[36]   Zhang, H. M., & Zhang, Z. J. (2011). A Review of Cognitive Failure: Concepts, Measurement and Related Research. Psychological Innovation, 31, 89-93.

[37]   Zhang, L. (2013). Development of Cognitive Failure Questionnaire for College Students. Chongqing: Southwest University.

[38]   Zhang, M., Xiao, Q., & Zhu, L. G. (2019). Research Progress on Antecedents, Outcomes and Interventions of Mobile Phone Dependence. China Special Education, No. 11, 88-96.

[39]   Zhang, S. X., Yang, X. Y., Zhang, Y., Ning, L. et al. (2016). Correlation Analysis between Sleep Quality and Learning Burnout of Medical College Students in Xinjiang. China Occupational Medicine, 43, 181-184.

[40]   Zhang, X. W., & Shen, Q. Y. (2015). A Study on the Relationship between Mobile Phone Dependence and Learning Burnout of College Students Based on an Empirical Analysis of Vocational College Students. Career Time and Space, 11, 96-99.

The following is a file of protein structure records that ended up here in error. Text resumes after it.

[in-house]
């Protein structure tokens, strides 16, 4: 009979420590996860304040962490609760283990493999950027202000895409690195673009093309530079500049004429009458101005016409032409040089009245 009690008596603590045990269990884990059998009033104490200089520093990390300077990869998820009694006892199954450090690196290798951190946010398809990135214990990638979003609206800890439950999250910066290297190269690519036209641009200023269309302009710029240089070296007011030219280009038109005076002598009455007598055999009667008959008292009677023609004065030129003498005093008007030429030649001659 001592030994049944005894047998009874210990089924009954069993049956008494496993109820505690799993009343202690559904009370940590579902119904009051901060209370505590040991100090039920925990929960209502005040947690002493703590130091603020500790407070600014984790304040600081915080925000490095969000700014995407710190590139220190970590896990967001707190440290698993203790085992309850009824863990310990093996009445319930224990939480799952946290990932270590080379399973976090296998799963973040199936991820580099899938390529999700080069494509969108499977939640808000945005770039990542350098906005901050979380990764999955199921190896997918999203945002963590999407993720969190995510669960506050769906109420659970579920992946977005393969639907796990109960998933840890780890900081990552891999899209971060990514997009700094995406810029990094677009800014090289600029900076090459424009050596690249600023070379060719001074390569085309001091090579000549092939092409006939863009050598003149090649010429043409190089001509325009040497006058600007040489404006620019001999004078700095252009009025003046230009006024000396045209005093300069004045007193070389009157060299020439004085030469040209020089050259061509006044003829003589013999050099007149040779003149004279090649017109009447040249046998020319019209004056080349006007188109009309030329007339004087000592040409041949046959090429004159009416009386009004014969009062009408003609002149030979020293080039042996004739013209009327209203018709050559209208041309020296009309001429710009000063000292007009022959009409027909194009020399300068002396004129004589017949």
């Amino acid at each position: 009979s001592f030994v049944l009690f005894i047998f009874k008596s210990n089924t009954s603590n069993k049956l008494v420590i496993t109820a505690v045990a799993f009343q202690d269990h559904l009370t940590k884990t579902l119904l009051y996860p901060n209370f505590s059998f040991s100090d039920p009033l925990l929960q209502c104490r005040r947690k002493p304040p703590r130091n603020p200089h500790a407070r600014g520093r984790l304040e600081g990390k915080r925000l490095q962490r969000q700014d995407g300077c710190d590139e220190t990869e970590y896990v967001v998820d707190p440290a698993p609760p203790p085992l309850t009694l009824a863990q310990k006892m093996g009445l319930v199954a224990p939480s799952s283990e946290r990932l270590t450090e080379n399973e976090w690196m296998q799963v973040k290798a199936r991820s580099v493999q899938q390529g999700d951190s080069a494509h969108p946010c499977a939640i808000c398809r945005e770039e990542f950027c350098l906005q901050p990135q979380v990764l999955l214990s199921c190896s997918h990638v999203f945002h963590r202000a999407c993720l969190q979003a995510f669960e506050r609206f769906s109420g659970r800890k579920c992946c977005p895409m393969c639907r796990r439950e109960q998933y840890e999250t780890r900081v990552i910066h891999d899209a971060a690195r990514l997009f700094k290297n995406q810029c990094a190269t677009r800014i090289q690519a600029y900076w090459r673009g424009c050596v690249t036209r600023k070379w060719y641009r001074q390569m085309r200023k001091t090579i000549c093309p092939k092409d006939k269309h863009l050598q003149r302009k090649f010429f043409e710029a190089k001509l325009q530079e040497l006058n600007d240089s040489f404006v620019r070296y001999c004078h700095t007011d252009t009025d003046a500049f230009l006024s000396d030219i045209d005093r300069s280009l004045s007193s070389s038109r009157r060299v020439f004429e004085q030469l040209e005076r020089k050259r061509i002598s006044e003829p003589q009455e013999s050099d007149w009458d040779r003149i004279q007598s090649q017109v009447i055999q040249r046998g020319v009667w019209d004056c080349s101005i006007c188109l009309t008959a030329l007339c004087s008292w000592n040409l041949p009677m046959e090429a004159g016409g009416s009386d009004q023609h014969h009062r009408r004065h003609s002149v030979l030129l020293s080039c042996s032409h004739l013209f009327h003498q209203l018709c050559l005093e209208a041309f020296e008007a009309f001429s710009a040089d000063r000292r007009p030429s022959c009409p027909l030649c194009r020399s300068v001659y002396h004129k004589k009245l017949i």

[41]   Zhang, Y. L., Li, S., & Yu, G. L. (2019). The Relationship between Boredom Tendency and Cognitive Failure of College Students: The Mediating Effect of Mobile Phone Addiction Tendency and Difference between the Only Child and Non Only Child Groups. Psychological Development and Education, 35, 344-351.

[42]   Zhou, Y., Chen, J. Z., Liu, Y., Wang, P., Zhu, L. J., & Yan, T. H. (2016). The Validity and Reliability of the Chinese Version of the Cognitive Failure Questionnaire for College Students. Chinese Journal of Clinical Psychology, 24, 438-443.

[43]   Zuckerman, M., Eysenck, S., & Eysenck, H. J. (1978). Sensation Seeking in England and America: Cross-Cultural, Age, and Sex Comparisons. Journal of Consulting and Clinical Psychology, 46, 139-149.
https://doi.org/10.1037/0022-006X.46.1.139

 
 
Top